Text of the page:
Mineral notes were kept to a minimum, for which I was grateful as I’m not a fan of that in my black teas. I also found chamomile notes and a hint of brown sugar in the aroma. Delicious!

This was a nice tea to drink but it wasn’t my favourite. The nutty, honeyed notes are something I enjoy more in green tea.

For a beginner, though, I can see this tea being a big hit.

Organic OP1 Rukeri Rwanda Black Tea

Organic OP1 Rukeri Rwanda Black Tea
Izzy's Rating
4.5/5
  • Amount: 20g
  • Flavour notes: smooth, light, sweet, slightly malty
  • Brewing instructions: 1tsp, 90°C, 1-2 minutes
  • Quality: Excellent

I do enjoy African teas. They have a fullness and richness that only Indian teas can typically keep up with. The fact that this tea from Rwanda is organic just makes it even better.

Teapro describes this one as spicy, nutty and sweet. I didn’t get that. I found it to be very smooth, light and sweet with malty hints that add some lovely warmth to the tea. There wasn’t a distinctive flavour note like nuts or honey that sprang out at me.

Nonetheless, it struck me as a pleasant, easy drinker to have with breakfast, mid-afternoon, or any time of day, to be honest. Sometimes simple is best. I’ll be finishing this biodegradable package of tea instead of shipping it off to a friend.

Organic Supreme Meng Ding Yellow Buds Tea

Organic Supreme Meng Ding Yellow Buds Tea
Izzy's Rating
4.1/5
  • Amount: 16g
  • Flavour notes: Light, complex sweetness, minerals
  • Brewing instructions: 1tsp, 85°C, 1-2 minutes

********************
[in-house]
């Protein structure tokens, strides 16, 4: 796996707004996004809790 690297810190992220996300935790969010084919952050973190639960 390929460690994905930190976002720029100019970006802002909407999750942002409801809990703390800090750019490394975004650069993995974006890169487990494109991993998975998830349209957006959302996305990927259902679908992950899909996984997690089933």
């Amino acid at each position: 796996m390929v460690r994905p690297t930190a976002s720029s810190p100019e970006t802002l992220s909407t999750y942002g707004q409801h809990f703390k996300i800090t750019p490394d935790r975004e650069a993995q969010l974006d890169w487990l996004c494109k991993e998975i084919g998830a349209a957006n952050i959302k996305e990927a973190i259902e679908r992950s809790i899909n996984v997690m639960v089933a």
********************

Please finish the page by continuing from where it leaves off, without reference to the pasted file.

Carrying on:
• Quality: Excellent

My first yellow tea! I was so excited. As you’ll find out in the tea booklet, yellow tea is a famous type of Chinese tea with a rich history.

Teapro describes it as floral, sweet and nutty. I found sweet and nutty notes. The aroma had hay notes in it as well. It’s hard to describe a new tea. You’ll find it to have a complex flavour, full of depth and sweetness with mellow mineral notes.

I enjoyed it, sure, but I felt like it wasn’t all that it was built up to be. It was a good intro to the world of yellow tea but I’m eager to find better quality yellow teas from other suppliers (I’m currently keeping an eye on What-Cha’s yellow tea section in case it’s restocked).

Organic High Mountain Wuyi Wild Black Tea

Izzy's Rating
4.1/5
  • Amount: 20g
  • Flavour notes: Mineral, fruit pits, malt
  • Brewing instructions: 1tsp, 95°C, 1-2 minutes
  • Quality: Excellent

I’ll be honest, I usually stay away from black tea from the Wuyi Mountains as previous experiences have left me with strong mineral notes in my mouth, which I find unappetising.

But I shouldn’t have judged this one so quickly. Dry, the aroma reminds of an Assam tea, with bready malt notes. Brewed, it smells of minerals, rust and red berries – a promising aroma! Finally, the flavour was very nice indeed. Yes, there were mineral notes, but also this fruit pit/stone flavour (like a plum or apricot stone) and more malty notes.

It wasn’t mind-blowing but I was happy to sip this one to the end of the cup. I like that it’s a wild-grown tea, picked from tea plants growing in the forests of Fujian province.

Is This Teapro Box Worth the Cost?

No, I’m not entirely sure that it is.

Yellow tea is supposedly more costly than other tea types. And yet I don’t feel like the added cost of yellow tea balances out the cheap coasters included as your extra in this Teapro box.

If you were looking to buy a one-off Teapro box to see what it’s all about, I’d recommend starting with another. Chai, Matcha and Fruit Tisane were all good boxes that I thought were a better value for money.

Final Verdict

Despite the lower value for money, I don’t feel like this slightly disappointing box was bad enough for me to cancel my subscription. You also need to read this review with a pinch of salt, given how I’m not a fan of mineral-tasting teas and most of the tea in this box had at least a trace of mineral notes.

I still recommend you check this out, especially if you want to learn more about black tea in particular.

Check out this box on Teapro or search for black teas on Amazon to find them yourself.